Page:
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Fiduciary Duty, Part 3: When do Fiduciary Duties Arise? Special Trust Relationships

By Burg Simpson
July 18, 2012
3 min read

The fiduciary duty is not recognized in all cases. In fact, the cases where the duty does exist is the exception to the rule. For example, a buyer and a seller typically have no fiduciary duties owed to each other in the market place. Nor, typically, do parties to a commercial contract.

The fiduciary duty arises only when the parties dealing with one another are involved in what the law recognizes as special relationships, or relationships of trust. These can be special relationships that the law recognizes as fiduciary relationships as a matter of law (for example, the trustee/beneficiary relationship), or that arise by virtue of the specific factual circumstances existing between two people that compel the recognition of an additional and independent obligation by one person to protect the interest of the other person with whom they are dealing.

Imagine the bargaining table in the market-place. Typically, the buyer and seller sit on opposite sides of the table, owe no duty to each other, and are free to negotiate in their own best interest. If one side gets the better of the other — so be it. ‘Caveat Emptor’ (Buyer Beware!).

However, where a fiduciary duty is owed in a transaction, that basic rule of commerce no longer applies. Instead, the fiduciary must move to the same side of the table with the client and protect his client’s interest, placing it above the fiduciary’s own interest. If the fiduciary instead uses his position to ‘get the better of the other’, he is in breach of his fiduciary duty and is liable for any damages he causes as a result. It is for that reason that transactions that benefit the fiduciary are subject to intense scrutiny under the law.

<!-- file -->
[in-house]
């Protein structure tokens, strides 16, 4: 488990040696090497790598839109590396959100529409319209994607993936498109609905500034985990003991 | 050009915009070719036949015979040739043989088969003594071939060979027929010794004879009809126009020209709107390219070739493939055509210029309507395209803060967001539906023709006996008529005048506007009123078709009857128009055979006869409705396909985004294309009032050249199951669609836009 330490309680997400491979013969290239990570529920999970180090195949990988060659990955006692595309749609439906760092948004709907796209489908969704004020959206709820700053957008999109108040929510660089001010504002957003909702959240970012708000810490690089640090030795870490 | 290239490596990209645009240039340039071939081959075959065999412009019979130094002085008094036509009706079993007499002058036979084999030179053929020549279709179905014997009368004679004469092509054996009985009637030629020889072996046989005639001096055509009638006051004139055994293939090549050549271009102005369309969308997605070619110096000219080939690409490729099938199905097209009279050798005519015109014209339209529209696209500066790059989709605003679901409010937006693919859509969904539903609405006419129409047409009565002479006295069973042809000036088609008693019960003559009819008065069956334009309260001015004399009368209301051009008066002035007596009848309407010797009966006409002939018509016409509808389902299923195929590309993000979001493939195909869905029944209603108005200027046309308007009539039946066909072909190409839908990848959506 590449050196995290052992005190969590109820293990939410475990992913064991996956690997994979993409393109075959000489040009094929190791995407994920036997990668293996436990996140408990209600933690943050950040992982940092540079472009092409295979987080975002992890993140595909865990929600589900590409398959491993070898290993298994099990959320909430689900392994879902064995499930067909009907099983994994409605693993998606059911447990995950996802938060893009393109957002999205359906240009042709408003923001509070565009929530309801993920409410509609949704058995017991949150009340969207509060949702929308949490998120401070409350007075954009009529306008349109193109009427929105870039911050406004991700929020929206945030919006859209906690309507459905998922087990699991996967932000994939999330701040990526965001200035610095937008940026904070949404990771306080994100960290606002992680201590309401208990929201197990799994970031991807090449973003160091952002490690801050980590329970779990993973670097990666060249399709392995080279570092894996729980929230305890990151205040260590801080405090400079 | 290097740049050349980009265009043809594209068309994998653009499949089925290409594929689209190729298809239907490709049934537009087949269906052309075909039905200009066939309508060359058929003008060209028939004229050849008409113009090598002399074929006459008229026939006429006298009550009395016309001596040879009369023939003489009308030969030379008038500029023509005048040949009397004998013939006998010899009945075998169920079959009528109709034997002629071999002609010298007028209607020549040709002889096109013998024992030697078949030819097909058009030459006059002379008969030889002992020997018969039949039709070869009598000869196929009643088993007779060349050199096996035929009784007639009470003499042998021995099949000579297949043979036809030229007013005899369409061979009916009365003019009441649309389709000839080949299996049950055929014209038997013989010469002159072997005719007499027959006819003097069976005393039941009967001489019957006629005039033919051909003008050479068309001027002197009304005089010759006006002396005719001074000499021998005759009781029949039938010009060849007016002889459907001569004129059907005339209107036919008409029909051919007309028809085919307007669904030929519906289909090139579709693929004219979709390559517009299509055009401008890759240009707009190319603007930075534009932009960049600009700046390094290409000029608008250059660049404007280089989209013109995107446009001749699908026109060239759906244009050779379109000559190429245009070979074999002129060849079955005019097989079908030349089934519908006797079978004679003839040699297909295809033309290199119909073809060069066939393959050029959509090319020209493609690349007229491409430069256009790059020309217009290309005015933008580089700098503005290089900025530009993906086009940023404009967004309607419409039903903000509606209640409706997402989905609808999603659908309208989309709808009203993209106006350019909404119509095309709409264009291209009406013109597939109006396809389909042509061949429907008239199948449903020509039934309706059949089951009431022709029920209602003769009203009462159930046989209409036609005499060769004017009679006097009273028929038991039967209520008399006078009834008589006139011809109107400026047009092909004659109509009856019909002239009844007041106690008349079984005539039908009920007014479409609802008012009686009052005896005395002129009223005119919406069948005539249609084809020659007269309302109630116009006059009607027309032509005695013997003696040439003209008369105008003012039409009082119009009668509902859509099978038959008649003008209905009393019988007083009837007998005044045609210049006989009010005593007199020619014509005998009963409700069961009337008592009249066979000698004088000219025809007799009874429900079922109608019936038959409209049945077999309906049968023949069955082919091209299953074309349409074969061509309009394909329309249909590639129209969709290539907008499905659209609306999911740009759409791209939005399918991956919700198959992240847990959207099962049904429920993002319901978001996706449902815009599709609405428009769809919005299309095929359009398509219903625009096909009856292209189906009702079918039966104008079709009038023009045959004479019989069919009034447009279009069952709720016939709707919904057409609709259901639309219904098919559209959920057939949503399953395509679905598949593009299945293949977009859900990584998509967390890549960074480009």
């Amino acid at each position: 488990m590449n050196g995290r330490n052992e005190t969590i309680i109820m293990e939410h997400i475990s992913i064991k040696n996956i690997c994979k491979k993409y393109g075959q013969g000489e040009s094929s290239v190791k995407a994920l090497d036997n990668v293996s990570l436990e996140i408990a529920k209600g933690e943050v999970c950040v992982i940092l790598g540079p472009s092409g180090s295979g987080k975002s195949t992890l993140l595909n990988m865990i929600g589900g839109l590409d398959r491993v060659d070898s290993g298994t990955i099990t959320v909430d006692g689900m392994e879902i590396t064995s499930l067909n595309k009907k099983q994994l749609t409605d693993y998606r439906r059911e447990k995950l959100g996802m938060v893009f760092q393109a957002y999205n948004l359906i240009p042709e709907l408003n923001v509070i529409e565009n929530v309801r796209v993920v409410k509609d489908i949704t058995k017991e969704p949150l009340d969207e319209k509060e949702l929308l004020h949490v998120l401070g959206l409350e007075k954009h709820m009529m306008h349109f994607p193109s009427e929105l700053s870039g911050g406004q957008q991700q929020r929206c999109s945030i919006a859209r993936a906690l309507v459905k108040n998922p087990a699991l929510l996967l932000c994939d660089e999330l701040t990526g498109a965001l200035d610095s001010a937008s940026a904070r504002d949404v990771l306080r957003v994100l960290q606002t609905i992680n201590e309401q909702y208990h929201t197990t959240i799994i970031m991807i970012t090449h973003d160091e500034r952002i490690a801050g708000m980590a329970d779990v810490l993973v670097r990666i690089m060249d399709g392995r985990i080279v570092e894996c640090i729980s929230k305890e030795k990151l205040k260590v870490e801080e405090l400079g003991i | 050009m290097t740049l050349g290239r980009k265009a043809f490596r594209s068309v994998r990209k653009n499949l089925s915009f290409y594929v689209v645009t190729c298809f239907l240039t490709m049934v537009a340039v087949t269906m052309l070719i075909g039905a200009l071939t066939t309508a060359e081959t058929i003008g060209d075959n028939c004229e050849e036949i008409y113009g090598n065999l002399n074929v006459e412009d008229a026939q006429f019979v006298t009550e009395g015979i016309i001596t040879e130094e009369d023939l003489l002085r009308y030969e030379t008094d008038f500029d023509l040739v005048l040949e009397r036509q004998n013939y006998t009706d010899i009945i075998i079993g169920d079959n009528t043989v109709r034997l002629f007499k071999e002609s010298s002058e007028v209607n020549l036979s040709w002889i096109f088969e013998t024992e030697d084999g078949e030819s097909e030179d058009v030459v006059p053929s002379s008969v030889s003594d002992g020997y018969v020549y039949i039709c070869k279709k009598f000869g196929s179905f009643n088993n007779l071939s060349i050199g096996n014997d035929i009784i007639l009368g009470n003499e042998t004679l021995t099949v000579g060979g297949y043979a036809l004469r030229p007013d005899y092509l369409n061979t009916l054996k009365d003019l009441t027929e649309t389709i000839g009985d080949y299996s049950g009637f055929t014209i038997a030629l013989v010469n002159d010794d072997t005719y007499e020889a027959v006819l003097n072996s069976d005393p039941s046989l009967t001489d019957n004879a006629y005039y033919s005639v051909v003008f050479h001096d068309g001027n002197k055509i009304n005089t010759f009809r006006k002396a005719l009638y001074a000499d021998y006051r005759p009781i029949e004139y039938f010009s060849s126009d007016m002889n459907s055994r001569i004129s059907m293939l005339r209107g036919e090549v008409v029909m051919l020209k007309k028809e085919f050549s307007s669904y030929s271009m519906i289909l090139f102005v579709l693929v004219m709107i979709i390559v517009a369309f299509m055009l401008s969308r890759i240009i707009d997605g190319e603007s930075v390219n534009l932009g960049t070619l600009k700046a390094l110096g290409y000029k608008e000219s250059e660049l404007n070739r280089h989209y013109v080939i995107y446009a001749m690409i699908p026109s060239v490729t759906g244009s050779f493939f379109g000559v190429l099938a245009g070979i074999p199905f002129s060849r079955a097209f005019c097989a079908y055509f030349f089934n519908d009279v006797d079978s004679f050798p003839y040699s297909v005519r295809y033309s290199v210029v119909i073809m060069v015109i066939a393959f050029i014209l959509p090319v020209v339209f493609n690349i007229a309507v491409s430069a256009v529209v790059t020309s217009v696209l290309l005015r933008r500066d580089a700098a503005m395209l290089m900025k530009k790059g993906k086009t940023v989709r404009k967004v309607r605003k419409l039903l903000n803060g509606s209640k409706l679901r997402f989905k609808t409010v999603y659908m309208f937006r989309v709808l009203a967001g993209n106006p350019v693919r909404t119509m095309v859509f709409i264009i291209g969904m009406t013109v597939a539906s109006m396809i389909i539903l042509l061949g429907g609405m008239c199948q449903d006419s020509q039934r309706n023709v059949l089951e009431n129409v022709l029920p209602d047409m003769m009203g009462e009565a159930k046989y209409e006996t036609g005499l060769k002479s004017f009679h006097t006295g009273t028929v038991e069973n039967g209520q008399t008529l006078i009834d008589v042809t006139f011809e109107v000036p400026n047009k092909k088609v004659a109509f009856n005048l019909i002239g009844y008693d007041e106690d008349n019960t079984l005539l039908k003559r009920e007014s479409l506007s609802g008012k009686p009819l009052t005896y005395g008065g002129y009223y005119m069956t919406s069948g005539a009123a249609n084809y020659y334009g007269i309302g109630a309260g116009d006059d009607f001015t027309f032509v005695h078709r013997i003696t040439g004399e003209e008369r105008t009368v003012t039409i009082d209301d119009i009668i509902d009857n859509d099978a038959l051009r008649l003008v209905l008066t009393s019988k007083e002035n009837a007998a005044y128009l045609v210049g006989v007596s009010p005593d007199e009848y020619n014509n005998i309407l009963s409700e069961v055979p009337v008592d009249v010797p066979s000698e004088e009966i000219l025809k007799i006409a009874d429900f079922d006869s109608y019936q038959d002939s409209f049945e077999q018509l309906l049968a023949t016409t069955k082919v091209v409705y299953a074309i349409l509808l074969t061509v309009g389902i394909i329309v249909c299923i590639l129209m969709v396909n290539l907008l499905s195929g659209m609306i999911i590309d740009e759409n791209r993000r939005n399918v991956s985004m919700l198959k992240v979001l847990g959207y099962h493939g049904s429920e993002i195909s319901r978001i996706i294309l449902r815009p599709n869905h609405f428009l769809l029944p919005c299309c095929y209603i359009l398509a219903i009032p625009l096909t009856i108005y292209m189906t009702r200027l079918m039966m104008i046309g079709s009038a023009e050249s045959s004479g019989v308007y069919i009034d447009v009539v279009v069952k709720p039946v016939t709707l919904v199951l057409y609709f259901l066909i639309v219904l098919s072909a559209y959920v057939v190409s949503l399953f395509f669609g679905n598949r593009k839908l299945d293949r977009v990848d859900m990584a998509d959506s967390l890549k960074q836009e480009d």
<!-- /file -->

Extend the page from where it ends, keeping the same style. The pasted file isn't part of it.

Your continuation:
Fiduciary duties can arise from a whole host of special relationships, either as a matter of law, or based upon the existing facts and circumstances in a given case, including:

  • Trustee/Beneficiary
  • Conservator/Legal Guardian to a Beneficiary
  • Attorney to a Client
  • Agent and Broker to client
  • Investment Advisor and Stockbroker to a Client
  • Real Estate Agent to a Client
  • Executor and Administrator to a Client
  • Corporate Partners, LLC Members, Joint Venturers, Directors and Officers to Other Corporate Partners, LLC Members, Joint Venturers, Directors and Officers
  • Board of Directors to the Company
  • Partner to a Partner
  • Senior Employee to a Company
  • Retirement plan administrators to retirees and workers
  • Promoters to stock subscribers
  • Liquidators to Company
  • Banks and Investment Corporations to their investors and depositors
  • Guardian to Ward
  • Priest/Minister/Rabbi to Parishioner
  • Receivers/Trustees in Bankruptcy to Creditors.

This is not an exhaustive list, as fiduciary duties can arise in any relationship where a special trust can be shown to exist. Exactly what those duties are, and how they apply in case are often fact-specific inquiries, and determined on a case-by-case basis.

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